MANILA, July 29, 2017 — An analyst forecasts the Philippine peso to weaken beyond the government’s 48-50 target range for 2017 but considers this as still “OK” as long as the depreciation is not beyond 10 percent.
Emilio S. Neri Jr., vice president and lead economist of Ayala-led Bank of the Philippine Island (BPI), projects the peso to end the year at 52.50, way beyond the range set by the country’s economic managers.
He said by end-2018, the peso will be at the 54-level to the greenback.
Neri has repeatedly said that a 52-to-a-dollar level for the local currency this year and beyond is not bad at all because this will make the local unit more competitive against the other currencies.
“We think (that) as long as annual depreciation is less than 10 percent it’s OK as it will unlikely lead to unmanageable inflation,” he told PNA in an e-mail message.
In the first half of 2017, rate of price increases averaged at 3.1 percent, slightly above the mid-point of the Bangko Sentral ng Pilipinas’ (BSP) two to four percent target range for 2017-20.
Last June alone, inflation decelerated further to 2.8 percent from month-ago’s 3.1 percent and after peaking so far this year at 3.4 percent last March and April.
The central bank continues to see manageable inflation ahead, with the 2017 figure seen to average at 3.1 percent and lower to three percent in the next two years.
Traders have said that central bank’s presence in the foreign exchange market is seen as if the peso is depreciating.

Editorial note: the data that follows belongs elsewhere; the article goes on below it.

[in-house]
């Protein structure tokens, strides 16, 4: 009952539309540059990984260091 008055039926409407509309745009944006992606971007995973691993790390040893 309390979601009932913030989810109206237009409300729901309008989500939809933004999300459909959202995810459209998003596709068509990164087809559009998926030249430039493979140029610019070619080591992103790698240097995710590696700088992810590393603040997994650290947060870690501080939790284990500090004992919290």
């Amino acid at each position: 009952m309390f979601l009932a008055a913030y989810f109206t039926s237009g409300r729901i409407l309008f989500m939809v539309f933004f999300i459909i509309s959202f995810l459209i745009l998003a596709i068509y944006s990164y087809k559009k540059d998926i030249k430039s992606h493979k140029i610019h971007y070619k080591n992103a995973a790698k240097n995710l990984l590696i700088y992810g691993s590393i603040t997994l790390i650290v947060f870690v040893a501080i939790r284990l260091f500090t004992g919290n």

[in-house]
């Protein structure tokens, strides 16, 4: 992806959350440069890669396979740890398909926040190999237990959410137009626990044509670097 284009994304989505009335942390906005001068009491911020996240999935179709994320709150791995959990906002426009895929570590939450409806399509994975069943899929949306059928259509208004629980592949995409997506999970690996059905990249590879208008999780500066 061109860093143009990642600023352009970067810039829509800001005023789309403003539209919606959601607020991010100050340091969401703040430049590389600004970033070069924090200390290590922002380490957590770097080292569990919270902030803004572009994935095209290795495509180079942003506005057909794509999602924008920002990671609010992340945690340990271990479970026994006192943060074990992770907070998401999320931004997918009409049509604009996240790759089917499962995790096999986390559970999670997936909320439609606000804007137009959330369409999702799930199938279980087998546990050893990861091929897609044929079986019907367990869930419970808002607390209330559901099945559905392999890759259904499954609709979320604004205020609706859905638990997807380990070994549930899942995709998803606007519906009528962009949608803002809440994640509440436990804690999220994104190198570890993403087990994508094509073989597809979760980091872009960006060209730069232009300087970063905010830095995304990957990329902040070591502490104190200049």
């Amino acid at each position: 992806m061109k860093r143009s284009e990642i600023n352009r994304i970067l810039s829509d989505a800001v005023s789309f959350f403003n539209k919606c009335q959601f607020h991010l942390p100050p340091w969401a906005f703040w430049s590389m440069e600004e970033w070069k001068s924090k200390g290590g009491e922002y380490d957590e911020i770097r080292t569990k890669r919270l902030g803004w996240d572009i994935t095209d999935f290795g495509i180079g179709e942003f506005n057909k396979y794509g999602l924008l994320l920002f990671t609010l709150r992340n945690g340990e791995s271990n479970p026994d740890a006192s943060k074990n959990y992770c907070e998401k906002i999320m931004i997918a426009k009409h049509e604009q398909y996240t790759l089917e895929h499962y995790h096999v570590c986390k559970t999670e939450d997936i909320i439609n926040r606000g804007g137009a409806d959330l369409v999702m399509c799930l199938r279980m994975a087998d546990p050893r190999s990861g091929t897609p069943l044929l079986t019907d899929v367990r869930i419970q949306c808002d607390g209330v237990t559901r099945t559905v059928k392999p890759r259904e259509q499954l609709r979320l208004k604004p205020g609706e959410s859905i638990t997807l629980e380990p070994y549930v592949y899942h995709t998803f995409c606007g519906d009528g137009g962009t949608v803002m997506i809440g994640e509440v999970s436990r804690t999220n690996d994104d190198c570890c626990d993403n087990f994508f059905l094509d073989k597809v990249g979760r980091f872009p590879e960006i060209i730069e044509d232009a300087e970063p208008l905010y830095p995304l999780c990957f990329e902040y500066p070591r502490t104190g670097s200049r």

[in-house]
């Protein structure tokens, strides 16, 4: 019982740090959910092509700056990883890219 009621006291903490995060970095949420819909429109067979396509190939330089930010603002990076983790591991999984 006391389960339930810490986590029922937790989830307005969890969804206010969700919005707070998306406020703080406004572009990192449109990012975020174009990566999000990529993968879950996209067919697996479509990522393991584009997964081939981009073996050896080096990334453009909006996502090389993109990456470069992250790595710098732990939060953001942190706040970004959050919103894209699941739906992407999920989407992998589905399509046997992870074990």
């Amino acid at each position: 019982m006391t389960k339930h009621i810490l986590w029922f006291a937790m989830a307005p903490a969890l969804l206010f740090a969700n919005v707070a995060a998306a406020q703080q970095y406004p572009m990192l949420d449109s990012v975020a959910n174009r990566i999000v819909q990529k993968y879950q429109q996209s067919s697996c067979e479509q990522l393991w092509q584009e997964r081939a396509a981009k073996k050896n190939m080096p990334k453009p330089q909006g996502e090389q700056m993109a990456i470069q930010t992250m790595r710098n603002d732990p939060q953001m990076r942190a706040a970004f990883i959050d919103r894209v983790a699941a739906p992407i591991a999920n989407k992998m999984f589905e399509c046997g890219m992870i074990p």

Philippine monetary officials said it does not meddle with the foreign exchange rate in the country given its market-determined exchange rate policy although the BSP joins in the trading but only to address extreme volatility.
This foreign exchange operation is among the reasons for the decline in the country’s gross international reserve (GIR).
“Failure to depreciate when current account position swings from surplus to deficit can mean BSP is selling its GIR inventory too fast,” Neri said.
The Philippines’ current account (CA) position is now in deficit, after more than a decade of surpluses, because of higher importation to meet rising domestic demand.
BSP data show that in the first quarter of 2017, the CA component of the balance of payment (BOP), or the sum of a country’s total transactions with the rest of the world, registered a deficit of USD318 million, which is equivalent of 0.4 percent of the gross domestic product (GDP).
Monetary and economic officials as well as analysts said this turn-around is not bad because the higher importation is due to domestic expansion and is met by strong fundamentals and strong foreign exchange reserves.
Central bank data show that as of end-June 2017, the country’s foreign exchange reserves amounted to USD81.41 billion, enough to cover 8.7 months’ worth of imports of goods and payments of services and primary income.
It is also equivalent to 5.6 times the country’s short-term foreign debt.
Economic and monetary officials said a country is considered to have a healthy GIR level if it is enough for its three months requirements. (Joann Santiago/PNA)